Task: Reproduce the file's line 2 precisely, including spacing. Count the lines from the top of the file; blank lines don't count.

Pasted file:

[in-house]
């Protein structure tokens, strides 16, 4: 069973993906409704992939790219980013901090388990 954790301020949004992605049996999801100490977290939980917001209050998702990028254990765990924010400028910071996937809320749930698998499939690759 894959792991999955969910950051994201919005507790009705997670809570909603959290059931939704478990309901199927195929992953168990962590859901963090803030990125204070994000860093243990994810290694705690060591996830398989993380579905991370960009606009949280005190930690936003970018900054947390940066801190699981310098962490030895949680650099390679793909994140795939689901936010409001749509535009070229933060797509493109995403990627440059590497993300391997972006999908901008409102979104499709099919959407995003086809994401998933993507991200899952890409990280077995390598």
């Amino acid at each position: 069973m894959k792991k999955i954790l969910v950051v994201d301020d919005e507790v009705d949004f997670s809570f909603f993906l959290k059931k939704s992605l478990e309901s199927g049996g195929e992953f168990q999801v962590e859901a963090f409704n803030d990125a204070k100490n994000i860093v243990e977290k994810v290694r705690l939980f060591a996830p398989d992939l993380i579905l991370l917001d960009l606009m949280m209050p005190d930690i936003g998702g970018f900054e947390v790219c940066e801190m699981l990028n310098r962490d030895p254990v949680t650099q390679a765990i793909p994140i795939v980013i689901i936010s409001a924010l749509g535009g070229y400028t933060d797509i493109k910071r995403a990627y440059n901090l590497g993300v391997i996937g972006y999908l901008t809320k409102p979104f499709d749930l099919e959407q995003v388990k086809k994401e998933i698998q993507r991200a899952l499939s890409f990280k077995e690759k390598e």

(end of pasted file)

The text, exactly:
């Protein structure tokens, strides 16, 4: 069973993906409704992939790219980013901090388990 954790301020949004992605049996999801100490977290939980917001209050998702990028254990765990924010400028910071996937809320749930698998499939690759 894959792991999955969910950051994201919005507790009705997670809570909603959290059931939704478990309901199927195929992953168990962590859901963090803030990125204070994000860093243990994810290694705690060591996830398989993380579905991370960009606009949280005190930690936003970018900054947390940066801190699981310098962490030895949680650099390679793909994140795939689901936010409001749509535009070229933060797509493109995403990627440059590497993300391997972006999908901008409102979104499709099919959407995003086809994401998933993507991200899952890409990280077995390598």